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Help hoppers have a safe passage

Erin Perkins
By Erin Perkins
April 5th, 2013

With the recent warm weather and the coming spring rains, the second annual Gilpin Boothman’s Oxbow Amphibian Crossing Project is poised to take off.

On Wednesday, April 3 more than 40 people gathered in the basement of the Boundary Museum to see a presentation by biologist and project coordinator Jenny Coleshill.

Coleshill, along with the Boundary Habitat Stewards, the Granby Wilderness Society and the Christina Lake Stewardship Society, undertook this project for the first time last year.

The project was deemed a great success and Coleshill gathered a lot of important information about the local amphibian population including some surprise finds – like the presence of the Spadefoot Toads.

Coleshill hopes that by gathering data, year after year, on our local Pacific Chorus Frogs, Tiger Salamanders, Long-toed Salamanders and Spadefoot Toads, it will help garner assistance in protecting them in the future.

Before this project was started, thousands would be killed along the one-kilometer stretch on Highway 3 now being monitored between the two parks.

“We count them, ID them and transport them safely across the road,” said Coleshill during the presentation. “Little did we know how many there were!”

While the Pacific Chorus Frog is common enough, The Tiger Salamander is a red-listed species in this province. That means there is a concern that their numbers are dwindling. Unlike Alberta and Saskatchewan where Tiger Salamanders are still plentiful, they are only found in a small region of BC – between Grand Forks, west to Keremeos and north to Peachland with the greatest population found in the Okanagan Valley.

Like last year, volunteers have already begun monitoring the area between Gilpin Grasslands Provincial Park, where the amphibians hibernate for the winter, and Boothman’s Oxbow Provincial Park across Highway 3 to breed in the wetlands.

“There have already been many Long-toed Salamanders seen,” said Coleshill. “Three weeks ago they were seen on the Trans Canada Trail.”

Fencing and giving a helping hand

Helping the migrating amphibians is done by installing short fences along strategic locations on the Gilpin side of the highway. These fence lines are then monitored by volunteers nightly to see when the amphibians begin their migration. The first warm wet night in spring starts them off.

When they begin to move, the volunteers come in during the evening and gently scoop up the frogs, toads and salamanders that gather along the fence line and put them into buckets. The buckets full of hopping eager bodies are then carefully taken across the highway where they are all released. This method helps reduce the number of amphibians squished by passing vehicles, thereby helping their survival.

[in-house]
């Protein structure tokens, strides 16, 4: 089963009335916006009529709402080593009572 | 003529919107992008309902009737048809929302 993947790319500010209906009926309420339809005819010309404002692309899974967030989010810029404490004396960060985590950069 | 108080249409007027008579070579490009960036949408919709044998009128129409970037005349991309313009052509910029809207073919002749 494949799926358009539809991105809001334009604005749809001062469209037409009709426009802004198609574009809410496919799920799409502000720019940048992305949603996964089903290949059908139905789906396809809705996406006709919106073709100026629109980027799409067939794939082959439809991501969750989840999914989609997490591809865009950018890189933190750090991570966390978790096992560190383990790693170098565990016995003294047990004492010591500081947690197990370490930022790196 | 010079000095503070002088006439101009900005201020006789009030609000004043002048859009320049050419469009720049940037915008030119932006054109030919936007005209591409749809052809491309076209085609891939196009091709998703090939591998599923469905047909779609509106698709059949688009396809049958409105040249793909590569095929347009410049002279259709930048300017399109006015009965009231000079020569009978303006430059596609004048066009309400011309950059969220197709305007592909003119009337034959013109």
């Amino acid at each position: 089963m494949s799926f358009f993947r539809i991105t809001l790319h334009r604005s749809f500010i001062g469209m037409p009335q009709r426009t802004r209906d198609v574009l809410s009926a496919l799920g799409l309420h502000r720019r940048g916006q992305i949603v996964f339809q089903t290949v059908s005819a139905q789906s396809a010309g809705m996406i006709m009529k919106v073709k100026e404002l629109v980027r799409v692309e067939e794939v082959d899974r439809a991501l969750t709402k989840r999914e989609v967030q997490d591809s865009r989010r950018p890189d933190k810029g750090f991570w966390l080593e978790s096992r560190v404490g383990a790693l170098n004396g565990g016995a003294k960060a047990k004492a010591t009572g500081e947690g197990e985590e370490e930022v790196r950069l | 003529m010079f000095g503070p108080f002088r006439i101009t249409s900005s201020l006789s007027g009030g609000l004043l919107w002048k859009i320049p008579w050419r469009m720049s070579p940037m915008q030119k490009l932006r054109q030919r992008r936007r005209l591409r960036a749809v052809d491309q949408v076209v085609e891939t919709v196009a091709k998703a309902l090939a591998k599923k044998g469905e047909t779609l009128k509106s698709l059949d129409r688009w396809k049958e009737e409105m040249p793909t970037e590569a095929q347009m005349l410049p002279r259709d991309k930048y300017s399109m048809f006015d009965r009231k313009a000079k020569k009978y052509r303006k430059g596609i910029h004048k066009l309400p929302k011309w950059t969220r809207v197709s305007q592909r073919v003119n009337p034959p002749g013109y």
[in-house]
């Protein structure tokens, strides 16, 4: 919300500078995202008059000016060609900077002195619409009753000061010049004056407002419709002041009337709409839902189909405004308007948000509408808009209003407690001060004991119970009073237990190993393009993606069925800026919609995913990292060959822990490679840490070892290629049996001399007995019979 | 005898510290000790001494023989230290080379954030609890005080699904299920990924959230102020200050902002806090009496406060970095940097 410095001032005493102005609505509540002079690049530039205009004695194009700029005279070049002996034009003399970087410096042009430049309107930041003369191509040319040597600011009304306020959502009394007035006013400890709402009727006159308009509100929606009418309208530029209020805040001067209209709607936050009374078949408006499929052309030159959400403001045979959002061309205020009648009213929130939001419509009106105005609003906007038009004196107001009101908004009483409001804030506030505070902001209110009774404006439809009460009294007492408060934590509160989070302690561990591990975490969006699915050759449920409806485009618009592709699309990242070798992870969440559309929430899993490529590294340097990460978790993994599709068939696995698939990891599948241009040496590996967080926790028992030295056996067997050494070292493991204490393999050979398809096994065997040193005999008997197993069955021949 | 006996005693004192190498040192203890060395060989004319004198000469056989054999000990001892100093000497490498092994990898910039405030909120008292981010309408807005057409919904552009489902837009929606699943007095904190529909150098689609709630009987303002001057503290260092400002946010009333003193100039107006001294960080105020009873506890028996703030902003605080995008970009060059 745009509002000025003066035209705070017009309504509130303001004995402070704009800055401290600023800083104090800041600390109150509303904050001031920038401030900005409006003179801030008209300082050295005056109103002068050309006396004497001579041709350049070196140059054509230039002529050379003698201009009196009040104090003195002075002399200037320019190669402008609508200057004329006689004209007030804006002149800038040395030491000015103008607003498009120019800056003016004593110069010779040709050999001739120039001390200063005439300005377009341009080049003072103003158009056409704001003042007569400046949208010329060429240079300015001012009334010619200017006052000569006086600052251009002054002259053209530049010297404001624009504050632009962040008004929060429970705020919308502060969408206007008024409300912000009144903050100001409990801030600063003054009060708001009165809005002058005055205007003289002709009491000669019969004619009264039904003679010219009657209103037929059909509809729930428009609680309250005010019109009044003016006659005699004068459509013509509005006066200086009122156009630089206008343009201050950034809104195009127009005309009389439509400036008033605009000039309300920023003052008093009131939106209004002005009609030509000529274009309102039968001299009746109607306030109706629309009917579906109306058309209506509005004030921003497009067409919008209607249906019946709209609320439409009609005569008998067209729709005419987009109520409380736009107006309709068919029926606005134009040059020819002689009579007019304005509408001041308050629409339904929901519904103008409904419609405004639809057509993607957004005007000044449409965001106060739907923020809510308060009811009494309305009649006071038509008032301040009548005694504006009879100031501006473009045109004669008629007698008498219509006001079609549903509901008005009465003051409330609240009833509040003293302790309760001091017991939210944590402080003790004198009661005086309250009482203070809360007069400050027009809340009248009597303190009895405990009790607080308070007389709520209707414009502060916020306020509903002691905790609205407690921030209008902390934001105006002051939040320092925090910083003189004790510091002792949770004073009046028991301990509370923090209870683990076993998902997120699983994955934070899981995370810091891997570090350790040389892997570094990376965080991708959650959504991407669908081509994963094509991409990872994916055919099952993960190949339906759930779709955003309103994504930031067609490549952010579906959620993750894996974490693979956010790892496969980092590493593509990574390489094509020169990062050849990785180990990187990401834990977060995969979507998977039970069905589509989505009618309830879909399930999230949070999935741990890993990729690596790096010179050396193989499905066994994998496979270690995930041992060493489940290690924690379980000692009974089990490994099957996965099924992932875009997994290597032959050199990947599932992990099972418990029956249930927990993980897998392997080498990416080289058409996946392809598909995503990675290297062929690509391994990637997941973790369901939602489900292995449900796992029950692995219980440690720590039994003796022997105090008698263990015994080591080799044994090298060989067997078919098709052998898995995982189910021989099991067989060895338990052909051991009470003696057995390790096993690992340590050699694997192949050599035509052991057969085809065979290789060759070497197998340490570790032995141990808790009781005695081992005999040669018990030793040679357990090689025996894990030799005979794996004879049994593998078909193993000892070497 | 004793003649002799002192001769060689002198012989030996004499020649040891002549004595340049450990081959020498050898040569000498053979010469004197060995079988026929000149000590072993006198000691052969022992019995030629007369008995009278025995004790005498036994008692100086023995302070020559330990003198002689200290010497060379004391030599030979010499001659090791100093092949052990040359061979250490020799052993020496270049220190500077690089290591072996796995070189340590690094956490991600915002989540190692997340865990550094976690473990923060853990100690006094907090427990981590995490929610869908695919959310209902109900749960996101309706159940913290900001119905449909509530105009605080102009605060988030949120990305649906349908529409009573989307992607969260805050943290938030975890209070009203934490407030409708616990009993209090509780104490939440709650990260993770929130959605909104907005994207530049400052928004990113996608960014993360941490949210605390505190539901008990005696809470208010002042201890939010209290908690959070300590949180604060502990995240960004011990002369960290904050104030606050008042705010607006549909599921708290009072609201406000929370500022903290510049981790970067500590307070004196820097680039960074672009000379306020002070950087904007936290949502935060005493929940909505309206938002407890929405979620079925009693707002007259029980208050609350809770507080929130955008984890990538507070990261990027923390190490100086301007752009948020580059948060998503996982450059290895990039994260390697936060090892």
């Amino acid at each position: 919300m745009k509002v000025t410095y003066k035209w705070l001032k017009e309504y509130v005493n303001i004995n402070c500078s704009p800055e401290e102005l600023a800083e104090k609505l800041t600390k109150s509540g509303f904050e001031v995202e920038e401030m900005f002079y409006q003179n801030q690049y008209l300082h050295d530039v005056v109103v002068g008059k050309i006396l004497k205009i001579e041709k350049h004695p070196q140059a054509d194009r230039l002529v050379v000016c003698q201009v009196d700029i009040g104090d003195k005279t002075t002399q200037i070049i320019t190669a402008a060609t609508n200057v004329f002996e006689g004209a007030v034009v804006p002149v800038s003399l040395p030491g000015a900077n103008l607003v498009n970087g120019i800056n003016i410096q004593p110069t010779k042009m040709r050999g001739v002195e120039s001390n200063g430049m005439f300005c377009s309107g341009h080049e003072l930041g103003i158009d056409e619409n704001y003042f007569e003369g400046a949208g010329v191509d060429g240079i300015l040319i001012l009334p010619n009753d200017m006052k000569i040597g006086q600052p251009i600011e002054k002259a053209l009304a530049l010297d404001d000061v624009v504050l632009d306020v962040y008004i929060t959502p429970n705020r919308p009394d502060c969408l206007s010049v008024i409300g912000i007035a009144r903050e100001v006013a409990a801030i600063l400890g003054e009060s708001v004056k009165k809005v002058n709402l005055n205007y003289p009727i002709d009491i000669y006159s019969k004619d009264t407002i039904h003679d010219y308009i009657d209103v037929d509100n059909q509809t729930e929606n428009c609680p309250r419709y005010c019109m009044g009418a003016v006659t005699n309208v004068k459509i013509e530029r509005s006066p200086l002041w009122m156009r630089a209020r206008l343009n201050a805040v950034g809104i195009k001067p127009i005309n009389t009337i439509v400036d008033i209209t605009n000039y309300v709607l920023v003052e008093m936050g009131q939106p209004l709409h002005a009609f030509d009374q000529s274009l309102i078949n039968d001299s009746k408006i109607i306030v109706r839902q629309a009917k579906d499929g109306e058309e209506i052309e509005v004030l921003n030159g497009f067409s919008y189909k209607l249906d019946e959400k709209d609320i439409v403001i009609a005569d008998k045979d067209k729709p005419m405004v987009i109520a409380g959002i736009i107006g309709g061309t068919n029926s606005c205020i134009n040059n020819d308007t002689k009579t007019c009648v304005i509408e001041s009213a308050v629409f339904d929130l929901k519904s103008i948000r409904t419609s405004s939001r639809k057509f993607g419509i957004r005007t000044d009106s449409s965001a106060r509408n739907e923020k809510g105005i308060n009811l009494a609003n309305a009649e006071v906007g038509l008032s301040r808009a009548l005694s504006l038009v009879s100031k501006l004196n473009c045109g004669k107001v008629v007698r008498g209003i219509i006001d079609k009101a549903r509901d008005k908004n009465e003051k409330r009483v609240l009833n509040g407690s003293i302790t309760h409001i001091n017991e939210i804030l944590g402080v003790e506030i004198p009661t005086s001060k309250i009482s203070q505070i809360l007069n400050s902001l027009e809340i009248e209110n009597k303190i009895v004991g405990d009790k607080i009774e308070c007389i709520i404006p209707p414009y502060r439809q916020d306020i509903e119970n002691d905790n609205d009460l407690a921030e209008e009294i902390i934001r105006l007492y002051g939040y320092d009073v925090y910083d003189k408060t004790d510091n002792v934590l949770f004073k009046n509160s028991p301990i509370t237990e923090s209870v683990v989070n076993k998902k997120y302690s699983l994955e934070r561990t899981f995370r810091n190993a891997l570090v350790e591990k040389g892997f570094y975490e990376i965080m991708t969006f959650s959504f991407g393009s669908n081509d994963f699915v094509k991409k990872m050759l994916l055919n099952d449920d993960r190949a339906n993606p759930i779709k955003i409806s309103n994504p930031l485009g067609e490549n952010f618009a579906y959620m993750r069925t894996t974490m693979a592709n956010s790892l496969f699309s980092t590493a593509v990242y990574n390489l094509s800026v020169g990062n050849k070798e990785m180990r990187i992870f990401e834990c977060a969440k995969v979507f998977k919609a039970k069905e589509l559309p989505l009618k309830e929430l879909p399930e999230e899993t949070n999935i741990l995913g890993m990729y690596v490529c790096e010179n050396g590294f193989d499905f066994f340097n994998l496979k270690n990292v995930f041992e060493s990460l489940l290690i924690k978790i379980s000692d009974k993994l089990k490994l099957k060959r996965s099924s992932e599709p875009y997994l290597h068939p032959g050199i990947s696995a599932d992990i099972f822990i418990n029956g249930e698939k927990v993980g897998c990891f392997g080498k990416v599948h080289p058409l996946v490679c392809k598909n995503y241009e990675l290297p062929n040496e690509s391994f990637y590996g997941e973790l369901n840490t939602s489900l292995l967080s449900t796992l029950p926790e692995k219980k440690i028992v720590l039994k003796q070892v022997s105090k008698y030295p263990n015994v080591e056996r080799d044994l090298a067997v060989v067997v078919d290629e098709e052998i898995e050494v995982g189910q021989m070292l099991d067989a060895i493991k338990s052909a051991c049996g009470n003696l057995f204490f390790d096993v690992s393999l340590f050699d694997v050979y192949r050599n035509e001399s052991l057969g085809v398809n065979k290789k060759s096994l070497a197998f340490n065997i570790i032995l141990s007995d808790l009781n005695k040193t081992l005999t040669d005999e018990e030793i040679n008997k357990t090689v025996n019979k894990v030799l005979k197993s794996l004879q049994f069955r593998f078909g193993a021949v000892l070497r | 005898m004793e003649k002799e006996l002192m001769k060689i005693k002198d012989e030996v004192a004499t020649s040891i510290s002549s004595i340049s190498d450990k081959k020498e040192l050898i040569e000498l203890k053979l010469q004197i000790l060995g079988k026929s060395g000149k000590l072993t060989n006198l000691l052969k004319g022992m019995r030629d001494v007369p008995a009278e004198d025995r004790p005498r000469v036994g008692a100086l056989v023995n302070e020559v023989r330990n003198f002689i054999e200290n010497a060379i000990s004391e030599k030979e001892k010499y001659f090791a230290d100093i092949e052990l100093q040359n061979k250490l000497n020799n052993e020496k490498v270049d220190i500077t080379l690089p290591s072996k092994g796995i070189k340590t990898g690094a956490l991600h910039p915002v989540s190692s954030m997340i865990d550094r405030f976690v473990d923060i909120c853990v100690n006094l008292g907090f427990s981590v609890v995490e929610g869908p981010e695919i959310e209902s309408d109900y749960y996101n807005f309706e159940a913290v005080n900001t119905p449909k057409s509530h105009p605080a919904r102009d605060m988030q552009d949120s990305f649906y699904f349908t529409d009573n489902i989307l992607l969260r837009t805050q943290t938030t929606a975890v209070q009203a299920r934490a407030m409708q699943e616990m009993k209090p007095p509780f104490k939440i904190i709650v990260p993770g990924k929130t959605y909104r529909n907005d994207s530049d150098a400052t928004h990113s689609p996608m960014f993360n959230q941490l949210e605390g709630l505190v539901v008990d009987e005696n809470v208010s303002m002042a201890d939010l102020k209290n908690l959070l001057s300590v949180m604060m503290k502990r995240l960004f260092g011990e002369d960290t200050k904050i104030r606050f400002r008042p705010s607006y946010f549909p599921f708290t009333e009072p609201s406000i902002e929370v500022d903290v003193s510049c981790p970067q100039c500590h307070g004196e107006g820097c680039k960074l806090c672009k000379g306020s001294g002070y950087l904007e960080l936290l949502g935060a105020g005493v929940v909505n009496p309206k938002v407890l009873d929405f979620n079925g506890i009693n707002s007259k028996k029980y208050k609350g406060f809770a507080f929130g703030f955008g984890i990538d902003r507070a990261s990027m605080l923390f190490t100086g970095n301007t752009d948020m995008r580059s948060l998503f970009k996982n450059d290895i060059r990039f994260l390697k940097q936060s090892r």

This year’s project will have a few changes. The first is a new obstacle, although a temporary one. The Christina Lake Stewardship Society is participating in a restoration project at Boothman’s Oxbow Provincial Park. The society has $30,000 to help restore a section of the property to its original vegetation. The entire zone was found to have not one native grass or plant, said Coleshill.

For the purposes of the migration, the area will be fenced off to keep the amphibians out of it.

The collecting fences will also be reinstalled over the next week just in time for the annual migration.

This years fencing will be installed this Saturday, April 6. Anyone interested in helping can meet at the Trans Canada Trail entrance to Boothman’s Oxbow Provincial Park at 10:30 a.m.

A Salamander Star

To get people really excited about helping amphibians, Boundary Sentinel reporter, Erin Perkins, brought along her pet Tiger Salamander, Sammy.

Sammy was rescued in North Eastern Alberta and has lived with the Perkins family for almost five years.

He is a very calm and friendly creature who was the feature attraction at the evening event. After the presentation the children (and some of the adults too) watched Sammy as he snacked on crickets. His entertaining eating habits had the group captivated.

To view last year’s Boundary Sentinel article and photos visit: Helping Hands for Hoppers

To help monitor amphibian populations in your area visit the BC Frogwatch Program website at http://www.env.gov.bc.ca/wld/frogwatch/

This post was syndicated from https://boundarysentinel.com

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